Home News BCI urges realistic approach to cyber crime

BCI urges realistic approach to cyber crime

by Brian Sims

In the lastest issue of Risk UK, Lyndon Bird of the BCI (Business Continuity Institute) urges a realistic approach to cyber crime for UK buinesses. ‘One of the constant challenges to security, risk and business continuity professionals is to ensure their traditional skill-sets and experience remains relevant in a world that is increasingly exposed to cyber threats. ‘Since the launch of the original information security standard over two decades ago, information security has been built on three pillars” confidentiality, integrity and availability. In many ways security has to be a compromise between these three elements. The need to protect against unauthorised access (confidentiality) has to be balanced against the access needs of authorised users (availability). Locking down a system to give almost total security will, therefore, make it unusable in any practical sense. However, once the system is open for use, it is potentially open for corruption and abuse. Once this has happened the integrity of the system and the data is compromised and (unlike a physical disaster like a fire) it might not be clear when or where the corruption was introduced. This makes conventional disaster recovery back to a guaranteed safe point almost impossible. ‘It is easy to assume that the more valuable the data, the more of interest it will be to those wishing to illegally access it. Although this is true, the ‘value’ to the perpetrator might not be the conventional financial value. For example, in physical cases of theft, the purpose would usually be to quickly gain as much as possible whilst minimising the probability of being caught. However, there are a much wider range of motivations with cyber-crime than with their physical equivalents. Firstly, if you are looking at overall maximisation of returns, keeping individual ‘takes’ small enough might never be detected, and this gives a good opportunity to repeat the same trick over and again. You can effectively automate your crime. Secondly, the aim might be to just copy data which can be used to blackmail a company or sell on to its competitors, even before anyone knows it has been taken” a situation unlikely in a physical robbery. ‘Thirdly, politically motivated crime (such as cyber-terrorism) might simply want to maximise damage without the negative visual horrors of physical attacks. If hackers can corrupt systems or stop computers functioning (creating non-availability), they can achieve many objectives including chaos and civil unrest. This tactic is believed by some governments as legitimate action against what they see as enemy states or extreme political fractions. At this level, a government sponsored cyber-terror attack presents enormous problems of formulating a deterrent or a response strategy. ‘Business continuity argues that the only effective approach to dealing with threats is to identify the most important resources that need to be protected, rather than look at all the threats that might exist. Once you have categorised what is really important in terms of both data protection and data usage, you can then look in a more focused way at the threats faced. Records management and business continuity should work together with risk and security professionals on this analysis. ‘Investments in information security are only justified by the value of what might be lost” there is no point spending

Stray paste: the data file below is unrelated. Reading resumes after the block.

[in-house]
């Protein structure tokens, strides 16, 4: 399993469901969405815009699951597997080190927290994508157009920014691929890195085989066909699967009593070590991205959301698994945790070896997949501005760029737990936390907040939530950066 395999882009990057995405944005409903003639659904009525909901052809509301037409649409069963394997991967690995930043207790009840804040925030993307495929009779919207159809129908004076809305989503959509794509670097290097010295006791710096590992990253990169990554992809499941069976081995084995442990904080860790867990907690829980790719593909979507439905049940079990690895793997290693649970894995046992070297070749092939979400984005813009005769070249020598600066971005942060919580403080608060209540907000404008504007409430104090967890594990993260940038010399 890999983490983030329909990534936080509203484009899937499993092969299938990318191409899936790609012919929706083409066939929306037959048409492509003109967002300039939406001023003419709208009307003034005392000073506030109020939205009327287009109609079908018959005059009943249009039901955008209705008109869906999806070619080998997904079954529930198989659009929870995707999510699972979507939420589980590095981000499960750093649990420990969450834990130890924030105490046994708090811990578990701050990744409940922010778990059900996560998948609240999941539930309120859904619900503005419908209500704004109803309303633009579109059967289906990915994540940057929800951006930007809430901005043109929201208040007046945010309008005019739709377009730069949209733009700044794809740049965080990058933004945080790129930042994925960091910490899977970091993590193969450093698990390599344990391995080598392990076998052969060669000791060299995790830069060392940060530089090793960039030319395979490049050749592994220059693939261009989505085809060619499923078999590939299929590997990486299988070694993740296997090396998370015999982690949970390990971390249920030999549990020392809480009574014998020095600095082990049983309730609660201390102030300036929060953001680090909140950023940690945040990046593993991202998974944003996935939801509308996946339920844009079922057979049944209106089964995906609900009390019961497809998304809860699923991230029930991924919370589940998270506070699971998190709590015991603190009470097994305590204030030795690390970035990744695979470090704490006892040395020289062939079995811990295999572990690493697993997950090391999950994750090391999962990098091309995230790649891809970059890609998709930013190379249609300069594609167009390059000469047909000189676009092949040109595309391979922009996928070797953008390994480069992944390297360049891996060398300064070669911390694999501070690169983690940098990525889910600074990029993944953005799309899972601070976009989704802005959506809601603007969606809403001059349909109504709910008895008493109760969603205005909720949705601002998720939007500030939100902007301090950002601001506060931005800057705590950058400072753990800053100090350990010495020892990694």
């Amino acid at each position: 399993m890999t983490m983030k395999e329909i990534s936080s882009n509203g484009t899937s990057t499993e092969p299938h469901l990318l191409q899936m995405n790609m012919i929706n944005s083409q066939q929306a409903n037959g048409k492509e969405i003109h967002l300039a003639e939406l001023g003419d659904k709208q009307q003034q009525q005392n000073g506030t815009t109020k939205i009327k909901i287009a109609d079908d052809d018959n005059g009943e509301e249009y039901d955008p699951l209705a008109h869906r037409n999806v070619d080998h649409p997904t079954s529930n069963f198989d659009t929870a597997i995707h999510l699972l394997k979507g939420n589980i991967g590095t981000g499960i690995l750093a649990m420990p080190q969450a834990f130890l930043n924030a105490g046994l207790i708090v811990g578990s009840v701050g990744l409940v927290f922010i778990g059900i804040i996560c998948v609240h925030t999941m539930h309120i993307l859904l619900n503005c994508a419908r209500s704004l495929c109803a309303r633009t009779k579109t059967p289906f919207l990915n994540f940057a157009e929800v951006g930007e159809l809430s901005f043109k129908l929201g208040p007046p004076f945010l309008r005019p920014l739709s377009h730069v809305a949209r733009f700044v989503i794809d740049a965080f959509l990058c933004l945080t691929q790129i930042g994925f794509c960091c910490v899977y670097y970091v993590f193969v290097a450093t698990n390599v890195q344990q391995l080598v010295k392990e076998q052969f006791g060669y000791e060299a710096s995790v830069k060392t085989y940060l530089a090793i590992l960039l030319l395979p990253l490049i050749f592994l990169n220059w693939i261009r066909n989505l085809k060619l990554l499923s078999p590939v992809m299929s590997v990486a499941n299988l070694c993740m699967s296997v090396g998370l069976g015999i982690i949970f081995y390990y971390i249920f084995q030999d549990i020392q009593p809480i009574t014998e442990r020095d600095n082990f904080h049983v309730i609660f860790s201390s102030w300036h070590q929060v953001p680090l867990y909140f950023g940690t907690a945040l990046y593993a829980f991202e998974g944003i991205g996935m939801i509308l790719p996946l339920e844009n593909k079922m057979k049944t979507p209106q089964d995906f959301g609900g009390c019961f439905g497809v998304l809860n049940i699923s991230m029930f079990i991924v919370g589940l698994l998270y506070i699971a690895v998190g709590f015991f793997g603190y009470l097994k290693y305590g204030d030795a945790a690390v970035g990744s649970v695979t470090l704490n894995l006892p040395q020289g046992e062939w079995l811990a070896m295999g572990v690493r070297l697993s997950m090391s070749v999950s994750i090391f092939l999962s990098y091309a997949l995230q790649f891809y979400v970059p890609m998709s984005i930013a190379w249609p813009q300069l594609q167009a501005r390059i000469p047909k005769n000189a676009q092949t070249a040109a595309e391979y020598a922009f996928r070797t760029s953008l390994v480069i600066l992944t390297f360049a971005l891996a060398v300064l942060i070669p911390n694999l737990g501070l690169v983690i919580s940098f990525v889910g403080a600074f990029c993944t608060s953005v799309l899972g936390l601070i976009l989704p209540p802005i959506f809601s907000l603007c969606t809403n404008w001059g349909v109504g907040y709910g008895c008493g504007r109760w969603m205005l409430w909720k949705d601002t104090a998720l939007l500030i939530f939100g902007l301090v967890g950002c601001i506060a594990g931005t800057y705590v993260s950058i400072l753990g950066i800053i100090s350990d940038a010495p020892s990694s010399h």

You may also like